San Joaquin Valley 2022 Policy Conference Day 1

Attendees mingle at Centennial Plaza for the first day of the San Joaquin Valley 2022 Policy Conference. (Adam Ricardo Solis/Clovis Roundup)

After being delayed due to COVID-19, the annual San Joaquin Valley Policy Conference returned this year to the Clovis Veterans Memorial District for the first time since 2019. Leaders from throughout the Central Valley will be attending from May 11-13.

The conference returned after a three year hiatus with a reception held in the downtown Clovis’ Centennial Plaza Wednesday, May 11th. 

Last held in Lemoore, before COVID-19 halted the annual conference, Micheal Sigala, of the San Joaquin Valley regional planning agency, said that they needed a site for the conference and Clovis was worth a try.

“The City of Clovis is a great place to do business and have events that have the facilities,” Sigala said, “It was a no-brainer when we put together that we could have activities in Old Town.” 

From May 11-13 the conference will hold guided tours of Clovis’ cottage homes, trail system, and affordable housing, according to their tentative agenda.

The theme for this year’s conference was “The Road Ahead” which is meant to provide “an opportunity for the Valley to come together to discuss what is up and coming in the region, with a special emphasis on transportation and housing,” according to the San Joaquin Valley Regional planning agencies policy council website.

Sigala said that the focus of the conference is to help educate each other.

“There’s so many new laws and funding sources coming down from both the state and federal governments. So it’s an opportunity to learn about new things in those areas and to reconnect with people that we lost connection with during the pandemic,” Sigala said.

According to Robert L. Poythress, Madera County Supervisor for District three, this conference directly impacts residents of Clovis because the conference is seeking to find “better ways, and more convenient ways,” to maintain roads, relieve congestion, and provide more venues and opportunities for travel along with providing a chance to discuss issues impacting transportation.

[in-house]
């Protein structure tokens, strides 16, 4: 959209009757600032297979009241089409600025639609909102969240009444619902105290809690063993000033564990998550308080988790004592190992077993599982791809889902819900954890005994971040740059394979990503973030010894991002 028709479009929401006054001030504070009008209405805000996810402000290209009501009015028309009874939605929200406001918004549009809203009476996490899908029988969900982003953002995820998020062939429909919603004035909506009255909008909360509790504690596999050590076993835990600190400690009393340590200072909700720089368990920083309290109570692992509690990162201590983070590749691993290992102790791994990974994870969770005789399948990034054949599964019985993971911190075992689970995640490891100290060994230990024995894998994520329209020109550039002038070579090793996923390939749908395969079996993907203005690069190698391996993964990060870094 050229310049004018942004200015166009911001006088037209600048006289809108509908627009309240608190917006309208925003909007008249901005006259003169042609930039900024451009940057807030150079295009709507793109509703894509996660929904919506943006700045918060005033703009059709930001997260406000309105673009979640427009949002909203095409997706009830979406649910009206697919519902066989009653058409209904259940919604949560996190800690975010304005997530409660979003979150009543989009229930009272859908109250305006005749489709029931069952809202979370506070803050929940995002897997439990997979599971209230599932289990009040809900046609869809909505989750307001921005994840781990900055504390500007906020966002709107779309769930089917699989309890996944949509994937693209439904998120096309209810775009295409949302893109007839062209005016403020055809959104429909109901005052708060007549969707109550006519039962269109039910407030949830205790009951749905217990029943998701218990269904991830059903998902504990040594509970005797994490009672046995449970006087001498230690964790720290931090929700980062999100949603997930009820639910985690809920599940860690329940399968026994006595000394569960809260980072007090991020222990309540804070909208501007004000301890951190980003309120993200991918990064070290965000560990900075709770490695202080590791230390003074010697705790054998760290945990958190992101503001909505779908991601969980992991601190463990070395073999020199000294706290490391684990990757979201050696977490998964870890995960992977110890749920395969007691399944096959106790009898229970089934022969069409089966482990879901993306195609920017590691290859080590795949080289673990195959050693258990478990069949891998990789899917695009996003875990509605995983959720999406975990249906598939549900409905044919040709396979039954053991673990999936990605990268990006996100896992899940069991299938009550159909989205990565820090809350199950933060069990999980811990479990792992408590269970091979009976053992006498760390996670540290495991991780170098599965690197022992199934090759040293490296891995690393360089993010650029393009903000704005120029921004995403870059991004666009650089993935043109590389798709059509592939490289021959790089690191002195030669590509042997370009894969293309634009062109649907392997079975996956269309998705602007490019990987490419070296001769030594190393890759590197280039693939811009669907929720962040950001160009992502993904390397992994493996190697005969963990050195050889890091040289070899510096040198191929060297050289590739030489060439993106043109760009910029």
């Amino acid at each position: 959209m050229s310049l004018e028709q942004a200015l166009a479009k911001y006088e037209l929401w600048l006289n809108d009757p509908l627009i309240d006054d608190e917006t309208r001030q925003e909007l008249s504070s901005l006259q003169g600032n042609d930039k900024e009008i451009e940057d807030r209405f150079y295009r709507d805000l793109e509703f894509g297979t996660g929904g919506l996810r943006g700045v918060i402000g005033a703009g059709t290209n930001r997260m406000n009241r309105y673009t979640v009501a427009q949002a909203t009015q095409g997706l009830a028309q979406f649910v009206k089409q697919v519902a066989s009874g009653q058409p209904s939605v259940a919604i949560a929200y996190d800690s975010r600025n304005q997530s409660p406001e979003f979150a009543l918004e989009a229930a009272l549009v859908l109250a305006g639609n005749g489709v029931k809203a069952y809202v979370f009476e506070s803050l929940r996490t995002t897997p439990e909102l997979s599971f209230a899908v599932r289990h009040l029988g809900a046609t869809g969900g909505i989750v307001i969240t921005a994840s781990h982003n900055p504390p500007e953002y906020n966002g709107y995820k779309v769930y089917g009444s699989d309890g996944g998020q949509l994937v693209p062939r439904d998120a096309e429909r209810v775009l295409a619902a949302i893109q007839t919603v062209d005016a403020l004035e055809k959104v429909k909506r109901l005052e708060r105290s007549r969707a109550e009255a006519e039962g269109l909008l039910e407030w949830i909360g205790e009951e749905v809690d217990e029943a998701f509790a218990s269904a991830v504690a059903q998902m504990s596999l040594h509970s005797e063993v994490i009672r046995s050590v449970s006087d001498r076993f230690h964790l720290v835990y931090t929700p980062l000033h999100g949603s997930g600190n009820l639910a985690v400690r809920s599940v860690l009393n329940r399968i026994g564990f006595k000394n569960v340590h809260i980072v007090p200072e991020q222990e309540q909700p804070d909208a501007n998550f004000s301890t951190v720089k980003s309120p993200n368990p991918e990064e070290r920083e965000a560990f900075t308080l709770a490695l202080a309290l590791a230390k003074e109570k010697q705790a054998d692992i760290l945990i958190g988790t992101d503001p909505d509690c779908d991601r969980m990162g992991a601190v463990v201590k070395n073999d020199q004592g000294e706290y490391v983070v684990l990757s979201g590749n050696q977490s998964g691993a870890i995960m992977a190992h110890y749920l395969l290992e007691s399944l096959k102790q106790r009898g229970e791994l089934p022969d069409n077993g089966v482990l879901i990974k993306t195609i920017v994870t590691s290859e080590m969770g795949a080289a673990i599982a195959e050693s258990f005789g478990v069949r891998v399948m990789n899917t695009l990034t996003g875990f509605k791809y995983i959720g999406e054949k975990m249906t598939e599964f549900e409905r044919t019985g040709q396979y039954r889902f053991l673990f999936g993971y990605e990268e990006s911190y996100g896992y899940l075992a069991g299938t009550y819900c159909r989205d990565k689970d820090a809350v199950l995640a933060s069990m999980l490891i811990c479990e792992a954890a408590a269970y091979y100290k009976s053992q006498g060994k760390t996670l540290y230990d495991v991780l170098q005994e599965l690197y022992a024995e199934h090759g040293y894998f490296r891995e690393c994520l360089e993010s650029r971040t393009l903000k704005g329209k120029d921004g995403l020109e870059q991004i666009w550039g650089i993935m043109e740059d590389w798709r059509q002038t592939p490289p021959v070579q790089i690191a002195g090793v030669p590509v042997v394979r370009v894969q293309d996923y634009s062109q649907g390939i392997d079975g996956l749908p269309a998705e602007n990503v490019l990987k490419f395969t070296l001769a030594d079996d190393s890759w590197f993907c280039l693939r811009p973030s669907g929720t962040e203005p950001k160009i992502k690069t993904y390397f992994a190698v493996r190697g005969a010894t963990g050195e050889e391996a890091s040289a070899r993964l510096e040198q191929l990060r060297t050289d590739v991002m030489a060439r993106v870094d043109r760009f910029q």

Issues such as a variety of mandates and regulations that have been “dictated” by California State Transportation Agency through executive orders according to Poythress.

“The good news is that we do have a lot of great projects that are going on, not only to finish Highway 99, but also multimodal projects to connect to 99,” Poythress said.

Poythress said a common misconception discovered through their research, is that the “average citizen” is unaware of the sources used to fund road repairs and maintenance is derived “mainly” from the gas tax.

“There might be a big chunk of money in the general fund, but that’s for the police and public works and other things. Not so much for road repairs so there isn’t the money out there that people would think for road repairs,” Poythress said.

With more consumers making the switch to electric vehicles as gas prices continue to rise, Poythres said that fewer people will continue to buy gas, and will trigger the search for a new substitute for the gas tax, which will have to start in order to maintain funds for road maintenance.

Poythress said that while he doesn’t think the conversation will be brought up much during the conference, the search for a gas tax substitute is something he’s passionate about.

Alternatives such as an idea of using a GPS form of distance-tracking to monitor and charge based on the distance traveled when using electricity.

“We’re looking at alternative sources to charge people for the number of miles that they drive kind of like what they do when they buy gas at the pump,” Poythress said “We’re going looking at alternative forms so that it’s a fair thing so people that still have gas cars aren’t bearing the burden for the people that have electric cars.” 

The conference will continue through Friday the 13th. 

Adam Ricardo Solis has written for The Collegian as a staff reporter covering a variety of topics and transferred from Fresno City College to Fresno State where he majored in agriculture business. He is excited to incorporate what he has learned about the agriculture industry in the Central Valley into future articles while also covering a variety of other community matters.